#b#Review your accounts receivable and payable daily#/b#. The time that you give your customers to pay must be in synch with the terms offered by your own suppliers. “If you keep those in balance, the days in receivables to the days in payables, it means you are getting cash in as fast as you have to pay out to creditors,” says Petelle, “and the only thing you have to worry about is financing your inventory — for which the bank may give you a loan.” Look carefully, because some suppliers may offer terms shorter than 30 days. Because Apple manages its cash very carefully, for example, terms from a vendor who resells iPods may well be 15 days.
#b#File necessary documents with the state and federal governments#/b#. Laws require the registration of New Jersey businesses and any companies that want to do business in the state. A business will need an employer identification number, which identifies the business to the federal government, to procure a loan; open a bank account; or employ someone, even for a day.
Follow the tax laws. Businesses need to know what taxes they need to file and when they are due. If the business has employees, it must pay employee taxes. Income and payroll taxes are due to both the state and federal government, but not necessarily on the same calendar day. Visit the state Department of Revenue at www.state.nj.us/treasury/revenue/busform1.htm and the Internal Revenue Service at www.irs.gov.
#b#Make sure you are pricing goods or services correctly#/b#. Compare your gross margin (amount of money taken in for a good or service minus costs) to your plan, and ask yourself, “Am I doing better or worse?” If the answer is “worse,” the first place to look is pricing. “We frequently find that people underprice their goods, particularly people who sell services,” says Petelle. Despite rising utility costs and higher wages being paid, many businesses have not raised their prices for three or four years. Unless they have gotten much more efficient in the meantime, the time may have come to raise prices again. If you are losing money on a customer, says Petelle, the business will actually be making money if the person leaves when you raise prices.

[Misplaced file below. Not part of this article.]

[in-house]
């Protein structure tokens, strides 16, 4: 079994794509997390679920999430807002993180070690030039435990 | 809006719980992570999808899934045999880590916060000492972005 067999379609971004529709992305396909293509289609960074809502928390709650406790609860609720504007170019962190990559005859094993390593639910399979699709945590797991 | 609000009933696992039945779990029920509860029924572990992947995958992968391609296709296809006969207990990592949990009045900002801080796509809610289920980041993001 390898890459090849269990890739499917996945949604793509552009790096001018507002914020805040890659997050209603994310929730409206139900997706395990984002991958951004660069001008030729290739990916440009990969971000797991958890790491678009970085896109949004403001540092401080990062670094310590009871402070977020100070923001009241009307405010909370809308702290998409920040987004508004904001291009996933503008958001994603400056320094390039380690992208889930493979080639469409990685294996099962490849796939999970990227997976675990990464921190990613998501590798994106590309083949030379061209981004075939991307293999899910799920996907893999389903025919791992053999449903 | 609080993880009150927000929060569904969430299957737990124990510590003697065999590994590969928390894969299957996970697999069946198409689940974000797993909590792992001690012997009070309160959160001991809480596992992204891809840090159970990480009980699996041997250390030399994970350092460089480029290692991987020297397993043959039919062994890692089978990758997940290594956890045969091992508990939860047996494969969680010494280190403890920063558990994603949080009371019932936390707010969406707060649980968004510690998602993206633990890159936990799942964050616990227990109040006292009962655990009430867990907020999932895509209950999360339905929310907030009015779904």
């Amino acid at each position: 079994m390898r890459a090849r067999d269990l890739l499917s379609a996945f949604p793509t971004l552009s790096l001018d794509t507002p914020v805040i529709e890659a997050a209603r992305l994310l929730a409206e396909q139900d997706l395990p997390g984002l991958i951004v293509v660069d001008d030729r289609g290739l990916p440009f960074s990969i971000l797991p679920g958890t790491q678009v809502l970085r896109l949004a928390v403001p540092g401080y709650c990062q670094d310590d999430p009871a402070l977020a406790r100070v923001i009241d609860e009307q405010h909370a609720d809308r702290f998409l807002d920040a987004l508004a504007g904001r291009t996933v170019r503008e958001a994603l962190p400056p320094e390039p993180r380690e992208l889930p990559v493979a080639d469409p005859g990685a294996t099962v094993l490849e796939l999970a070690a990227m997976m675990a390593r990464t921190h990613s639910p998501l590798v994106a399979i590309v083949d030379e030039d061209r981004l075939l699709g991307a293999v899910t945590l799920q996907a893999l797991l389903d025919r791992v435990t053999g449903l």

Once a business is in operation, says Petelle, an entrepreneur has even more questions to answer. What do bankers look for when deciding whether to give you money? How do you lease equipment? How do you change the form of your business? How do you determine who is a reliable investor? How do you know whether the people you are selling to are good risks? How can you sell receivables to get cash quickly?
Petelle grew up in Indiana. His father was a high school English teacher in the Chicago public school system, and his mother was a homemaker who also wrote stories for detective magazines.
After high school Petelle went into the army and then on to Indiana University in Bloomington, where he did a double major in Slavic languages and literature and economics — the Slavic language that he speaks best is Russian. He then worked for the Office of Economic Opportunity’s Midwestern office on antipoverty programs and earned an MBA from the University of Chicago. A year later he qualified as a certified public accountant.
Petelle worked for Price Waterhouse in Syracuse and then signed on with one of his clients, Bristol Myers Squibb, with whom he stayed for 27 years. He worked in finance, administration, and international business in Canada, New York , London, and Lawrenceville.
His most exciting assignment was in London as finance director for the company’s central and eastern European division. “I traveled to Russia and Eastern Europe and some Middle Eastern countries and helped form businesses after Communism fell,” says Petelle. He started and built up about 27 businesses in Eastern Europe. Since retiring at the end of 2007 Petelle spends his time auditing courses in economics and stochastic calculus through Princeton University’s community auditing program and volunteering for the Princeton SCORE chapter.
Petelle urges interested entrepreneurs to keep an eye on the SCORE website. Next month the organization will be offering a five-session course in which attendees will develop plans to start their own businesses.